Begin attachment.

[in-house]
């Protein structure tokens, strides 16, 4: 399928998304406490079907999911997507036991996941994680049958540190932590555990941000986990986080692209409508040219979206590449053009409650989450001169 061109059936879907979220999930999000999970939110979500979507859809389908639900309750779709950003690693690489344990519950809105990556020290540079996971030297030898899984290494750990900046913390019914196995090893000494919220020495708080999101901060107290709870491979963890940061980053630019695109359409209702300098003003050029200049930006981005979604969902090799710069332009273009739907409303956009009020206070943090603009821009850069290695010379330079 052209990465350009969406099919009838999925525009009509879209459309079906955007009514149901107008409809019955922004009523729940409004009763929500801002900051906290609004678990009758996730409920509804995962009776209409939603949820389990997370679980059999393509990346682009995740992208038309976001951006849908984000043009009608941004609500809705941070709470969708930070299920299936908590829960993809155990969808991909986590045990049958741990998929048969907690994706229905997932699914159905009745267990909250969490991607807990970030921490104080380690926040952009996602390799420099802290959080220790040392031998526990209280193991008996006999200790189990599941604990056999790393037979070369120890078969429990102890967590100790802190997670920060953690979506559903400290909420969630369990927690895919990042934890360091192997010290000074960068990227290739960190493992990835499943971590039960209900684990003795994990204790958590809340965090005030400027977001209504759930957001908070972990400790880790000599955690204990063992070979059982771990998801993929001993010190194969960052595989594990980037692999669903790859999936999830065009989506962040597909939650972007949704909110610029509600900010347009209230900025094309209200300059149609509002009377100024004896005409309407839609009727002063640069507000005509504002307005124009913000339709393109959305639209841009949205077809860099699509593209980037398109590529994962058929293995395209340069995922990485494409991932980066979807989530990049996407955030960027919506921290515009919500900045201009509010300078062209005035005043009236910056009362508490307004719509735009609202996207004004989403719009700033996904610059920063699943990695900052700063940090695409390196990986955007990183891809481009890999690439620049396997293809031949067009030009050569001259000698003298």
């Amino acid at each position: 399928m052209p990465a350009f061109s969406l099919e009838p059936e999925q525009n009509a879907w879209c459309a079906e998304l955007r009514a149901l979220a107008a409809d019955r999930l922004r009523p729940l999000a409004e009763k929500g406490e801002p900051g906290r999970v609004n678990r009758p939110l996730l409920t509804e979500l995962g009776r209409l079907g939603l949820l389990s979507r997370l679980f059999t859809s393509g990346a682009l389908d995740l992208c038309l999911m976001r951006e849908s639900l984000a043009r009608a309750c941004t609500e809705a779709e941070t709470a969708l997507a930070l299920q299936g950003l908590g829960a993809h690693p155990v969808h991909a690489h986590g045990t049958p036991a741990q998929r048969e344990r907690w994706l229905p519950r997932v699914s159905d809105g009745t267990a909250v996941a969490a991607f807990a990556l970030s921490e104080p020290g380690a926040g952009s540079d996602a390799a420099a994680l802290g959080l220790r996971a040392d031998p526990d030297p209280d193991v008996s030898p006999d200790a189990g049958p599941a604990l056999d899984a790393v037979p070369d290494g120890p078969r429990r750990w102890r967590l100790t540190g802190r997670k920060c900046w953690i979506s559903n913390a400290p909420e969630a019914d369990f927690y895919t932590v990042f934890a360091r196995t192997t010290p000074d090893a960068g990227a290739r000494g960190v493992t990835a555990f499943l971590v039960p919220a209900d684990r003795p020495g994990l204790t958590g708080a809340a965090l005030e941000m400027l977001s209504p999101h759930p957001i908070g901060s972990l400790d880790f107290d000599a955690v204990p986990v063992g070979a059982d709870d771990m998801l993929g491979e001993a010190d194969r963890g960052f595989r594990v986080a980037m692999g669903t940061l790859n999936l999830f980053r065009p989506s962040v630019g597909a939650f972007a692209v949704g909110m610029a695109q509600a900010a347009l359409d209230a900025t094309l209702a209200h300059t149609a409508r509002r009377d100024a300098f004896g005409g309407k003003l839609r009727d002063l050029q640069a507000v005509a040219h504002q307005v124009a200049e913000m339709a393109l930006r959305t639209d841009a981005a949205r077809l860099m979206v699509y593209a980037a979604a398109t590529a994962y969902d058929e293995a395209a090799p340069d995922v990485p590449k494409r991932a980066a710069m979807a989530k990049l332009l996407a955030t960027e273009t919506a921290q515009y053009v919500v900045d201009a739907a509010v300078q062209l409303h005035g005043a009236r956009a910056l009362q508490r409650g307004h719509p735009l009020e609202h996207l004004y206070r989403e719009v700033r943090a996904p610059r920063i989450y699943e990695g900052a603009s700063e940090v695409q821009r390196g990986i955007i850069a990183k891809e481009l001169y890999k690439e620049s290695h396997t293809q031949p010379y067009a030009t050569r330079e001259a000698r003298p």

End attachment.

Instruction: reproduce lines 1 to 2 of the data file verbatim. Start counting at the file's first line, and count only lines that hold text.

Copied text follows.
[in-house]
């Protein structure tokens, strides 16, 4: 399928998304406490079907999911997507036991996941994680049958540190932590555990941000986990986080692209409508040219979206590449053009409650989450001169 061109059936879907979220999930999000999970939110979500979507859809389908639900309750779709950003690693690489344990519950809105990556020290540079996971030297030898899984290494750990900046913390019914196995090893000494919220020495708080999101901060107290709870491979963890940061980053630019695109359409209702300098003003050029200049930006981005979604969902090799710069332009273009739907409303956009009020206070943090603009821009850069290695010379330079 052209990465350009969406099919009838999925525009009509879209459309079906955007009514149901107008409809019955922004009523729940409004009763929500801002900051906290609004678990009758996730409920509804995962009776209409939603949820389990997370679980059999393509990346682009995740992208038309976001951006849908984000043009009608941004609500809705941070709470969708930070299920299936908590829960993809155990969808991909986590045990049958741990998929048969907690994706229905997932699914159905009745267990909250969490991607807990970030921490104080380690926040952009996602390799420099802290959080220790040392031998526990209280193991008996006999200790189990599941604990056999790393037979070369120890078969429990102890967590100790802190997670920060953690979506559903400290909420969630369990927690895919990042934890360091192997010290000074960068990227290739960190493992990835499943971590039960209900684990003795994990204790958590809340965090005030400027977001209504759930957001908070972990400790880790000599955690204990063992070979059982771990998801993929001993010190194969960052595989594990980037692999669903790859999936999830065009989506962040597909939650972007949704909110610029509600900010347009209230900025094309209200300059149609509002009377100024004896005409309407839609009727002063640069507000005509504002307005124009913000339709393109959305639209841009949205077809860099699509593209980037398109590529994962058929293995395209340069995922990485494409991932980066979807989530990049996407955030960027919506921290515009919500900045201009509010300078062209005035005043009236910056009362508490307004719509735009609202996207004004989403719009700033996904610059920063699943990695900052700063940090695409390196990986955007990183891809481009890999690439620049396997293809031949067009030009050569001259000698003298």